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This Week in God

First up from the God Machine this week is a look at some of the religious rhetoric coming from Virginia Republicans, which strayed awfully far from the
This Week in God
This Week in God

First up from the God Machine this week is a look at some of the religious rhetoric coming from Virginia Republicans, which strayed awfully far from the American norm.

On Thursday, E.W. Jackson, the Virginia GOP's right-wing candidate for lieutenant governor, doubled down on his previous theological condemnations of those he disagrees with politically.

Jackson has said in the past that he thinks believing in God and voting Democratic are fundamentally incompatible, so WLEE host Jack Gravely asked if he still believes it. Gravely explained that he's a Christian and tends to vote Democratic, just like his parents and family. Jackson didn't back down."You are saying for us, we're all wrong, leave that party. And all I'm saying to you is, if you said it before, you still have to believe it, why did you say it?" Gravely asked. "Oh, oh, oh I do believe it," Jackson responded. He continued: "I said it because I believe that the Democrat Party has become an anti-God party."

As a rule, major-party candidates for statewide office simply don't talk this way in the United States. American politicians have argued about religious issues since before we were even a country, but those hoping to represent a diverse constituency of millions of people generally don't argue -- out loud and in public -- that one party is "anti-God" and one party is pro-God.

Jackson, in other words, whose rhetorical excesses have made him a caricature of what a ridiculous candidate looks like, is pushing the envelope beyond traditional American norms. He's also lying -- while most secular voters gravitate towards Democrats, there's literally nothing about the Democratic Party or its platform that's hostile towards religion or the supernatural, and most Democratic voters nationwide consider themselves religious.

Indeed, Jackson went so far that Pat Mullins, chairman of the Virginia Republican Party, distanced himself from the candidate's extremism. "I do not agree with that statement," he told Salon in a statement. "My parents were Democrats, and I've got a lot of Democratic friends in Christian churches all around Virginia."

To provide some context, it's not at all common for a state GOP chair to criticize a statewide GOP candidate's rhetoric three months before Election Day. Jackson has apparently gone so far, he's too extreme for far-right Republicans.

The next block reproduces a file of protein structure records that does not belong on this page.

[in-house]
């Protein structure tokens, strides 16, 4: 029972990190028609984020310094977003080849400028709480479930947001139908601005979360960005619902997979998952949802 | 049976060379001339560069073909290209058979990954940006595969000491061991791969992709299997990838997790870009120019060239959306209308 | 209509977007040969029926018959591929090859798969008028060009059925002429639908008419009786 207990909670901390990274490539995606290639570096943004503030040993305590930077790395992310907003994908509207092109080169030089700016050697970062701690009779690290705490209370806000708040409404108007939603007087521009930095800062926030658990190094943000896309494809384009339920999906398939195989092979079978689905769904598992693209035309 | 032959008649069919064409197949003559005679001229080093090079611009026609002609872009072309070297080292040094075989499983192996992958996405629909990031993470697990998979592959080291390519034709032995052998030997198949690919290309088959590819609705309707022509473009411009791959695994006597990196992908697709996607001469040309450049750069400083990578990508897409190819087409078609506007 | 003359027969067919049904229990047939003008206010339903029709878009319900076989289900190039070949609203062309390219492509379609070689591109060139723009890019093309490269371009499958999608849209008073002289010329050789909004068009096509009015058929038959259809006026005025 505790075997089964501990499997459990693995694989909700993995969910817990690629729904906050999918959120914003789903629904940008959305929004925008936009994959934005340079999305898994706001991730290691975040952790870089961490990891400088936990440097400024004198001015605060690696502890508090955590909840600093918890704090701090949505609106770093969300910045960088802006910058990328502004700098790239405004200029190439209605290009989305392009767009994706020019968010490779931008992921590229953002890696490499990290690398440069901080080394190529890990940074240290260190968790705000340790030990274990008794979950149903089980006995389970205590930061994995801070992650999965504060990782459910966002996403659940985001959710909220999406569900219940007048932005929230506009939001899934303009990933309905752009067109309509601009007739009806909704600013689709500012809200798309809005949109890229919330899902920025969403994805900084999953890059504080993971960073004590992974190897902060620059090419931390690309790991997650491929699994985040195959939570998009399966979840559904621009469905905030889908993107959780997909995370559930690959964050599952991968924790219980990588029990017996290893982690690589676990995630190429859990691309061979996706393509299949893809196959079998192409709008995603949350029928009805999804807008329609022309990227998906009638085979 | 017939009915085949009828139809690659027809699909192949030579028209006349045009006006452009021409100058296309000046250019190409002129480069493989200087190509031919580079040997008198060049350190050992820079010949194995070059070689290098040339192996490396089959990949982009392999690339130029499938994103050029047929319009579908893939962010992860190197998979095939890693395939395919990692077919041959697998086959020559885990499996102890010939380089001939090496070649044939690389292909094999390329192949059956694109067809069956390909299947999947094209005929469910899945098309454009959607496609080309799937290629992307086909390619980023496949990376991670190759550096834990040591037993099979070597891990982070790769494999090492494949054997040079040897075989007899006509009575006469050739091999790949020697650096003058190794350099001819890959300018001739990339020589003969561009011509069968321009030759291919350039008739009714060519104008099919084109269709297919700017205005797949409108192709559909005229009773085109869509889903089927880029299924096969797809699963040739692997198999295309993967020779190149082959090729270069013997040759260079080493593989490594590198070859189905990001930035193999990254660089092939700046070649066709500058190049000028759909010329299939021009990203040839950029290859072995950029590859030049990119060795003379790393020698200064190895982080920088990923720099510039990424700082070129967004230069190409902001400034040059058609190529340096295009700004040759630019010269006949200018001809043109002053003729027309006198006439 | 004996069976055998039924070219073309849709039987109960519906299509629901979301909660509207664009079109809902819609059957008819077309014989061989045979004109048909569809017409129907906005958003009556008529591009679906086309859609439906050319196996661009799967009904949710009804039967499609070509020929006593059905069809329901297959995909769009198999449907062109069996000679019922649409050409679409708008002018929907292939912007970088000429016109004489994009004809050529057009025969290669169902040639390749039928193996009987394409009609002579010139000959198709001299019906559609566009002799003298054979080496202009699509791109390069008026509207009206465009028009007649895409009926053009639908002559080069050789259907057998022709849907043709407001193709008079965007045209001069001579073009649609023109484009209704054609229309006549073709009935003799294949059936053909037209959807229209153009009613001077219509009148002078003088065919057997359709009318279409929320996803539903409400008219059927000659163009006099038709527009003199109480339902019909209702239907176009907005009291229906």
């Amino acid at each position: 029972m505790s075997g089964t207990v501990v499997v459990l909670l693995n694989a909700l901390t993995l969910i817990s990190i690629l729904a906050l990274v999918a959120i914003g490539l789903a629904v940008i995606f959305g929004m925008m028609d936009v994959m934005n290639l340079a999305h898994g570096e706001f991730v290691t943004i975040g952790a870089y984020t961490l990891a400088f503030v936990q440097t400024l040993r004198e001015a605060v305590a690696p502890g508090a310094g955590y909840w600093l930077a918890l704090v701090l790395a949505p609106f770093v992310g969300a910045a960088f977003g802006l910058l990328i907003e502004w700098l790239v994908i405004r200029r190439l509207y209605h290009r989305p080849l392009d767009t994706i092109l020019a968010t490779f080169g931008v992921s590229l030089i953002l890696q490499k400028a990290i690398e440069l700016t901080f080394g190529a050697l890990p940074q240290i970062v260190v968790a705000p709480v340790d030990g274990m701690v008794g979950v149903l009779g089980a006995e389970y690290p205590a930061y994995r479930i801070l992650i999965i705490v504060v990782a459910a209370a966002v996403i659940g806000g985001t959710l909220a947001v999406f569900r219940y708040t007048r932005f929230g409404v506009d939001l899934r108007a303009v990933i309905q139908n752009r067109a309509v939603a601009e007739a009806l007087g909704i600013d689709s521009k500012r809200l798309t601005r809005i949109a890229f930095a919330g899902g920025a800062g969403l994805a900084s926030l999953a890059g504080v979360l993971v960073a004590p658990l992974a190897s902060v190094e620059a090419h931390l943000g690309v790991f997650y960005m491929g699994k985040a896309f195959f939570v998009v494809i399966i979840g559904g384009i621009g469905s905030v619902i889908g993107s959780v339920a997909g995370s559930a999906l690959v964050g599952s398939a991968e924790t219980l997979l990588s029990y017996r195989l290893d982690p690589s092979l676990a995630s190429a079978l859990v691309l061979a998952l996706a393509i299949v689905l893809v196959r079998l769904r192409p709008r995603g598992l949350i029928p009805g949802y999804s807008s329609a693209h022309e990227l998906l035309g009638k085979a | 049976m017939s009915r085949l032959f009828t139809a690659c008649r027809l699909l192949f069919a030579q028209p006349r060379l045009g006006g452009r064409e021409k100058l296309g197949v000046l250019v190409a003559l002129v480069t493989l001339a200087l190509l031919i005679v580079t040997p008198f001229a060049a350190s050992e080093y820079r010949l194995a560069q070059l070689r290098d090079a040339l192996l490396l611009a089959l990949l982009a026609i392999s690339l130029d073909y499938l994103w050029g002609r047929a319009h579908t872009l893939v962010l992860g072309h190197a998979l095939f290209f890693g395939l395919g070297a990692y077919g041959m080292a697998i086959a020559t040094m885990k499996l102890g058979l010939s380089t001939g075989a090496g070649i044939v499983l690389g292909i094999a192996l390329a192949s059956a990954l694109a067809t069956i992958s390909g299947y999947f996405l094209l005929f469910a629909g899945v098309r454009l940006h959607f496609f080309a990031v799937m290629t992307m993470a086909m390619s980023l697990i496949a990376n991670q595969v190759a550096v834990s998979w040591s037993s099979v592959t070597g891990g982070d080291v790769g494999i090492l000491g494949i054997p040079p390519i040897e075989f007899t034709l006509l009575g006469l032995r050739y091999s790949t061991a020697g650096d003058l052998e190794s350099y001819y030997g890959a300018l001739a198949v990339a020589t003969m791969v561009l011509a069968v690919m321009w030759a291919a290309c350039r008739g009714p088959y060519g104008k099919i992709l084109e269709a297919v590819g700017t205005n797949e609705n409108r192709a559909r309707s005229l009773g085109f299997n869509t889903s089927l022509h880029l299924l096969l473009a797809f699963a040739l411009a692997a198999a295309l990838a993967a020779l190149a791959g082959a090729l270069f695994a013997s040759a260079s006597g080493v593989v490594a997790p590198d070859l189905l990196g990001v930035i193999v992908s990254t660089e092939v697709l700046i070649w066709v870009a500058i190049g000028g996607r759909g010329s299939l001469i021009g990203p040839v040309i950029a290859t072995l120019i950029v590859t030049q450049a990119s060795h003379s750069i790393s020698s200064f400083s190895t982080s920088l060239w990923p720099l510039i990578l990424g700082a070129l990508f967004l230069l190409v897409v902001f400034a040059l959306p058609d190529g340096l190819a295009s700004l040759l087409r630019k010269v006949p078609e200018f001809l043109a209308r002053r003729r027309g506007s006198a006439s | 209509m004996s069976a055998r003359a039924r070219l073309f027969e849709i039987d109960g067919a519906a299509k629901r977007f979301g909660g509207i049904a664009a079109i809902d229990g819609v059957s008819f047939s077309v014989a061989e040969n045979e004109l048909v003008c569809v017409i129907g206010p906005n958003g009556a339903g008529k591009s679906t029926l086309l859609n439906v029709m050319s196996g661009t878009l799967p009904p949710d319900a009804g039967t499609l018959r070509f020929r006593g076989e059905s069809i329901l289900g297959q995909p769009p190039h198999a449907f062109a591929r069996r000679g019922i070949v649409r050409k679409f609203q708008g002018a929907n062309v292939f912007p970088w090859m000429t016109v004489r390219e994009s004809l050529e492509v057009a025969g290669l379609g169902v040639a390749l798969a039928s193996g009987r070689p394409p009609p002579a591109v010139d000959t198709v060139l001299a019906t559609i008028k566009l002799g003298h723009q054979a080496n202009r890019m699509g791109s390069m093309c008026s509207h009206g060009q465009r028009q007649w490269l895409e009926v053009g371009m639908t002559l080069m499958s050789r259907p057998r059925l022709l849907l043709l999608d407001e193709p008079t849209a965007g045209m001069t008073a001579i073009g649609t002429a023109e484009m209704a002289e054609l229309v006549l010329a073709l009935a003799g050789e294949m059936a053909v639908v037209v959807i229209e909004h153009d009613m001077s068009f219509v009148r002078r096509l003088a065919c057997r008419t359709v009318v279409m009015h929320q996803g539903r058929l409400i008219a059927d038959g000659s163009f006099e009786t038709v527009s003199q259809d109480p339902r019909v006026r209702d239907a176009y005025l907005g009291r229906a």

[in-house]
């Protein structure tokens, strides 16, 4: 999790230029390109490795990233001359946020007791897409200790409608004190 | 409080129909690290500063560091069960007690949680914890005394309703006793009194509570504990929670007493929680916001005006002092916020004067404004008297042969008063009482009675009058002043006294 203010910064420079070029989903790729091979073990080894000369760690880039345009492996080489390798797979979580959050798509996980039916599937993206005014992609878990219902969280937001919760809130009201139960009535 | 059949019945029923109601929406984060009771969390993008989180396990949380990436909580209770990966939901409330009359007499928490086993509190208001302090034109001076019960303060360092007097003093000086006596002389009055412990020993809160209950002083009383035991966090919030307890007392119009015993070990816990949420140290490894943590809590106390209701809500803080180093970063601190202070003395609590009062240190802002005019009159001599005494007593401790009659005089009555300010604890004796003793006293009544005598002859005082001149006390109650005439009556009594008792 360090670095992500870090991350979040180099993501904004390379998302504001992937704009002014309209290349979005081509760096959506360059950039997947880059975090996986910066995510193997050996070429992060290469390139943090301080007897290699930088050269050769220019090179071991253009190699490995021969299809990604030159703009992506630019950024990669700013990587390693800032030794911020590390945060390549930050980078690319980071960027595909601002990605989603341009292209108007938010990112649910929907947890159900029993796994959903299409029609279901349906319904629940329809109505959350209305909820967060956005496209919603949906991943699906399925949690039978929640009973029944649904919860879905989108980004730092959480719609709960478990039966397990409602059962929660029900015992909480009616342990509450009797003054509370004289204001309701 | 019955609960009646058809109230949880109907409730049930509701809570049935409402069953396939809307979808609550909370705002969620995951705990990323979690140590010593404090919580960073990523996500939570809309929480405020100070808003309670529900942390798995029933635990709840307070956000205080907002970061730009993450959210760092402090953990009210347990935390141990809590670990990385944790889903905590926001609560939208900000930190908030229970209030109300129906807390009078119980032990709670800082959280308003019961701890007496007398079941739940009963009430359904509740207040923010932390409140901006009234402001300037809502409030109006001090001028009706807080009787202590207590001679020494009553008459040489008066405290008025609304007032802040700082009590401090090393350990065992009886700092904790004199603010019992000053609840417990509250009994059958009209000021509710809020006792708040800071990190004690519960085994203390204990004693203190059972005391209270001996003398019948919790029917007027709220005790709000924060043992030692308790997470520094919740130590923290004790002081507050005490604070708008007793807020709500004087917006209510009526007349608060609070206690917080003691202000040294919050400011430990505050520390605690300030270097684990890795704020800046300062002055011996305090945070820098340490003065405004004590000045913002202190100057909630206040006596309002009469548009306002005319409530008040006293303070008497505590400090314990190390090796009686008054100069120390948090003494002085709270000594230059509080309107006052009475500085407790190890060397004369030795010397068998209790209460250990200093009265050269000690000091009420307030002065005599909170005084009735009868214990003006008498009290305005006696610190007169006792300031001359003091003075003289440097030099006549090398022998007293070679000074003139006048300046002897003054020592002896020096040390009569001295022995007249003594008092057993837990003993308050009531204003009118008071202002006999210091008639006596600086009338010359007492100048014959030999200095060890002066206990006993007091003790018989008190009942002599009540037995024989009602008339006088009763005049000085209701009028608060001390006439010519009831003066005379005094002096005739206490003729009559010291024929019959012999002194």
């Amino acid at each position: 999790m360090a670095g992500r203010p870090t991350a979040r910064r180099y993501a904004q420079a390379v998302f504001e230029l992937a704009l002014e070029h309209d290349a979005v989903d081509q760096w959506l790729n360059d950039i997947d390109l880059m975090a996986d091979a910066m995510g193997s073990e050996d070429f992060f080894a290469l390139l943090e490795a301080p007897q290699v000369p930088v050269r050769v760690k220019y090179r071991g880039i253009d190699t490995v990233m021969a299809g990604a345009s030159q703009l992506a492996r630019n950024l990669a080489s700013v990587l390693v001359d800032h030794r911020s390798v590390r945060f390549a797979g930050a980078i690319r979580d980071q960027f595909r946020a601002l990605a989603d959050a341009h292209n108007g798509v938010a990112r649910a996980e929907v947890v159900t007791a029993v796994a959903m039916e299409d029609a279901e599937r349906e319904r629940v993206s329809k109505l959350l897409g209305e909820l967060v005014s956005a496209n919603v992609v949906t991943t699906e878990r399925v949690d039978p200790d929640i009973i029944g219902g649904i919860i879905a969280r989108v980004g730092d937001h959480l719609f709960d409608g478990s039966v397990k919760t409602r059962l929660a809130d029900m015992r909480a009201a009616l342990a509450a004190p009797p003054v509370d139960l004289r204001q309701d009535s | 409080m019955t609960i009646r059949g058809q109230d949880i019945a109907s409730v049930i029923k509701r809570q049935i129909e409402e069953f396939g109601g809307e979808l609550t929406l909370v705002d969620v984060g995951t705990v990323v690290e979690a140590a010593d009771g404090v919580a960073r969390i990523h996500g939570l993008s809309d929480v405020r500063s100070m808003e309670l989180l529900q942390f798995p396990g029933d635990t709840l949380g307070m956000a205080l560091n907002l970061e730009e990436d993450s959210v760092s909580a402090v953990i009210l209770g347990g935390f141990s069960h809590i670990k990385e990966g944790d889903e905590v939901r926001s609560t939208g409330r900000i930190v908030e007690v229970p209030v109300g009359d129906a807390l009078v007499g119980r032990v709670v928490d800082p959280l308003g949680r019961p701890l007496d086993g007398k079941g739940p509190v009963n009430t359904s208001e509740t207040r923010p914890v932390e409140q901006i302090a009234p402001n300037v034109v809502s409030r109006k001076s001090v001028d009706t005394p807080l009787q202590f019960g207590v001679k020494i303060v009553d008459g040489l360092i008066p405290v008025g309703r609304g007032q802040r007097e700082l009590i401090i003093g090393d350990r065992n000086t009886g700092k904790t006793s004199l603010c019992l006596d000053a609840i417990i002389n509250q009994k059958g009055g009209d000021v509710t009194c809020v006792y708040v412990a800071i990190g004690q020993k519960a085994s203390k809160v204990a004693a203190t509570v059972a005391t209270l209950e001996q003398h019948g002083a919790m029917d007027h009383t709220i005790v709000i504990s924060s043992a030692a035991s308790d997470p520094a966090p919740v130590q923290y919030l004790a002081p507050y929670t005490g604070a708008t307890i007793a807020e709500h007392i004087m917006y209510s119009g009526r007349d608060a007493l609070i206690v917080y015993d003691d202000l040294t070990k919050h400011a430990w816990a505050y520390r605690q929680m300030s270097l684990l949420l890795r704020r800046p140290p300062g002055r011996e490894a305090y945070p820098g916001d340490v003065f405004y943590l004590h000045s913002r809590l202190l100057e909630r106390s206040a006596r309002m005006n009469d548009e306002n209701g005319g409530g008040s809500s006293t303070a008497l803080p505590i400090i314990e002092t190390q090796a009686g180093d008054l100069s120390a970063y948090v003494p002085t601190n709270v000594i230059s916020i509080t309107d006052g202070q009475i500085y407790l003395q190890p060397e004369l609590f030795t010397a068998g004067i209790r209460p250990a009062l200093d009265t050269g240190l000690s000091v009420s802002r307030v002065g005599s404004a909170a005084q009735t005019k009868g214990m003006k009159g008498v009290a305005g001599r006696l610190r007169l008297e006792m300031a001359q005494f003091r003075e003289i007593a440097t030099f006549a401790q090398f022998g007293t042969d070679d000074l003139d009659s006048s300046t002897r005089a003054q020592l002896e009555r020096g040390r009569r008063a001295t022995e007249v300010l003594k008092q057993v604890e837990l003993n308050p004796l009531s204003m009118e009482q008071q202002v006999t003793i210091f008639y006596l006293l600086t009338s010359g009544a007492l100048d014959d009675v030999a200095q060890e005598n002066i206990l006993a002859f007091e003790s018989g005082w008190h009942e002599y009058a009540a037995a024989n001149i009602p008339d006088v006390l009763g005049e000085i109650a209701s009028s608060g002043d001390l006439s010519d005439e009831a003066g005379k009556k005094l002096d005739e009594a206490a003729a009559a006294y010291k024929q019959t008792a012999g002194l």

Also from the God Machine this week:

* Pope Francis raised eyebrows around the world this week when he said, "If someone is gay, who searches for the Lord and has goodwill, who am I to judge?"

* A church in Minneapolis has been vandalized three times in recent months after expressing its support for marriage equality. According to a local media account, "Officers say the reporting party said several eggs were thrown at the front door and messages 'referencing homosexuality' were written on the siding."

* Expanding hate crimes data: "The Justice Department will begin keeping numbers on hate crimes committed against Sikhs and six other groups, in connection with Monday's one-year anniversary of the killing of six Sikh worshippers in Oak Creek, Wis." (Thanks to my colleague Tricia McKinney for the heads-up.)

* An unexpected success story: "Lukas Novy says he's a member of the 'Church of the Flying Spaghetti Monster,' a satirical faith which teaches that a creature composed of pasta and meatballs 'created the world much as it exists today.' ... Novy, a resident of the Czech Republic, insisted that he be allowed to wear a pasta sieve on his head while being photographed for an official government ID. And he succeeded."

* Anti-Islam activists in Tennessee continue their efforts to challenge construction of a mosque in Murfreesboro, including appeals to the state Supreme Court. (Thanks to reader R.P. for the tip.) [Clarification: The mosque already exists, but the right-wing activists are challenging the process that led to the house of worship's construction. Indeed, the anti-Islam conservatives hope to prevent the mosque from being used by the congregation for worship.]

* The Kentucky chapter of the American Family Association is not only pushing for government-sponsored religion in public schools, it's now arguing that government-sponsored religion will "boost student test scores, lower the crime rate and even decrease the rate of HIV infection."

* And radical TV preacher Pat Robertson was asked by a viewer this week what to do about his home, which the viewer believes may be "haunted." The televangelist replied, "[I]f it was me I'd burn the house down and move on," but added that an exorcism might be more cost effective.